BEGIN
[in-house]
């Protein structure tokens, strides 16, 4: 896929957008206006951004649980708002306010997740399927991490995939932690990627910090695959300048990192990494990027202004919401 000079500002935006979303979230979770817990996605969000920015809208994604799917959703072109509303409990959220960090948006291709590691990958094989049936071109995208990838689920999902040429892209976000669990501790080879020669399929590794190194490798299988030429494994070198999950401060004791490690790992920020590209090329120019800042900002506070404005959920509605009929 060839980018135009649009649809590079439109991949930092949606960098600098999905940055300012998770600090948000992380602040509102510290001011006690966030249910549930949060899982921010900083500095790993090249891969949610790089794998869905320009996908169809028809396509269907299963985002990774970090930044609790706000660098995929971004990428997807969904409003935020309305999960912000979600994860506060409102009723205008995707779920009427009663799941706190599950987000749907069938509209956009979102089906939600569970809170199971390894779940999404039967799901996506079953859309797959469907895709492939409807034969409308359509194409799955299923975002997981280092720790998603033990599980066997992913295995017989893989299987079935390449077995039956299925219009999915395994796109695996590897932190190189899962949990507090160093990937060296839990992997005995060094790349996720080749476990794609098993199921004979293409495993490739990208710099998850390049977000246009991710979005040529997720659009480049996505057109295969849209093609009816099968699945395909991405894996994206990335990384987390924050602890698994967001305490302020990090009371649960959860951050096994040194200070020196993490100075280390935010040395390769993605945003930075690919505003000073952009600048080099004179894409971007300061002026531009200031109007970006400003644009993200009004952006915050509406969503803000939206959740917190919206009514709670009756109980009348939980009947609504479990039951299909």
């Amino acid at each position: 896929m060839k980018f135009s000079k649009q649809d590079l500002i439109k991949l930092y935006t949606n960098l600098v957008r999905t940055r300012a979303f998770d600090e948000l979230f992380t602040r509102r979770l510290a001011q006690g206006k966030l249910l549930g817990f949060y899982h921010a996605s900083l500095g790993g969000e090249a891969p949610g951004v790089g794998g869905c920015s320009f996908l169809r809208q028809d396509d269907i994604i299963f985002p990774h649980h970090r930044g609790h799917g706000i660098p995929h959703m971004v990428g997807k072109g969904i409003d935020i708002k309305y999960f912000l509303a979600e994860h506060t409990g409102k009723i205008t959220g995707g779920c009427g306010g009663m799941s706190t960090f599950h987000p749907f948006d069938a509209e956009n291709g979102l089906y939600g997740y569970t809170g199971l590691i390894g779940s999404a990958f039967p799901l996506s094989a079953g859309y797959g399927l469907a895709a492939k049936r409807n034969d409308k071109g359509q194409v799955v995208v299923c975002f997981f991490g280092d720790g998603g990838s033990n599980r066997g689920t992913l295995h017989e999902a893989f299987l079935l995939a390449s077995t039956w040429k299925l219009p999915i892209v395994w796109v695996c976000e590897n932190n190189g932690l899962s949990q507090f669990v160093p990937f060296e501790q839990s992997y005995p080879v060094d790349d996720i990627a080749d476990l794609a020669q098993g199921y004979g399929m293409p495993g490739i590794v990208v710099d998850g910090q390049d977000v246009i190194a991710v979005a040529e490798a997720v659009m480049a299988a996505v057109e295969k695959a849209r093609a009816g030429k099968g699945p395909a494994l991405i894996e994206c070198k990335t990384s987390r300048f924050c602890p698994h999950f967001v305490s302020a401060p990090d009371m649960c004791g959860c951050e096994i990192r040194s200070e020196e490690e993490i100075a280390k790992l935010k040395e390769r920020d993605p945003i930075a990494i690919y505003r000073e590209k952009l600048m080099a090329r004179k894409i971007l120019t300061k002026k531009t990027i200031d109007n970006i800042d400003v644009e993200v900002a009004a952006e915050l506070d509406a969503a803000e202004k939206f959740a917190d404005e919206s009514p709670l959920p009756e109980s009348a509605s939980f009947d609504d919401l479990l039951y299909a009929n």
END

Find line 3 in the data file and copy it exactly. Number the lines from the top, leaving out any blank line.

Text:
């Amino acid at each position: 896929m060839k980018f135009s000079k649009q649809d590079l500002i439109k991949l930092y935006t949606n960098l600098v957008r999905t940055r300012a979303f998770d600090e948000l979230f992380t602040r509102r979770l510290a001011q006690g206006k966030l249910l549930g817990f949060y899982h921010a996605s900083l500095g790993g969000e090249a891969p949610g951004v790089g794998g869905c920015s320009f996908l169809r809208q028809d396509d269907i994604i299963f985002p990774h649980h970090r930044g609790h799917g706000i660098p995929h959703m971004v990428g997807k072109g969904i409003d935020i708002k309305y999960f912000l509303a979600e994860h506060t409990g409102k009723i205008t959220g995707g779920c009427g306010g009663m799941s706190t960090f599950h987000p749907f948006d069938a509209e956009n291709g979102l089906y939600g997740y569970t809170g199971l590691i390894g779940s999404a990958f039967p799901l996506s094989a079953g859309y797959g399927l469907a895709a492939k049936r409807n034969d409308k071109g359509q194409v799955v995208v299923c975002f997981f991490g280092d720790g998603g990838s033990n599980r066997g689920t992913l295995h017989e999902a893989f299987l079935l995939a390449s077995t039956w040429k299925l219009p999915i892209v395994w796109v695996c976000e590897n932190n190189g932690l899962s949990q507090f669990v160093p990937f060296e501790q839990s992997y005995p080879v060094d790349d996720i990627a080749d476990l794609a020669q098993g199921y004979g399929m293409p495993g490739i590794v990208v710099d998850g910090q390049d977000v246009i190194a991710v979005a040529e490798a997720v659009m480049a299988a996505v057109e295969k695959a849209r093609a009816g030429k099968g699945p395909a494994l991405i894996e994206c070198k990335t990384s987390r300048f924050c602890p698994h999950f967001v305490s302020a401060p990090d009371m649960c004791g959860c951050e096994i990192r040194s200070e020196e490690e993490i100075a280390k790992l935010k040395e390769r920020d993605p945003i930075a990494i690919y505003r000073e590209k952009l600048m080099a090329r004179k894409i971007l120019t300061k002026k531009t990027i200031d109007n970006i800042d400003v644009e993200v900002a009004a952006e915050l506070d509406a969503a803000e202004k939206f959740a917190d404005e919206s009514p709670l959920p009756e109980s009348a509605s939980f009947d609504d919401l479990l039951y299909a009929n």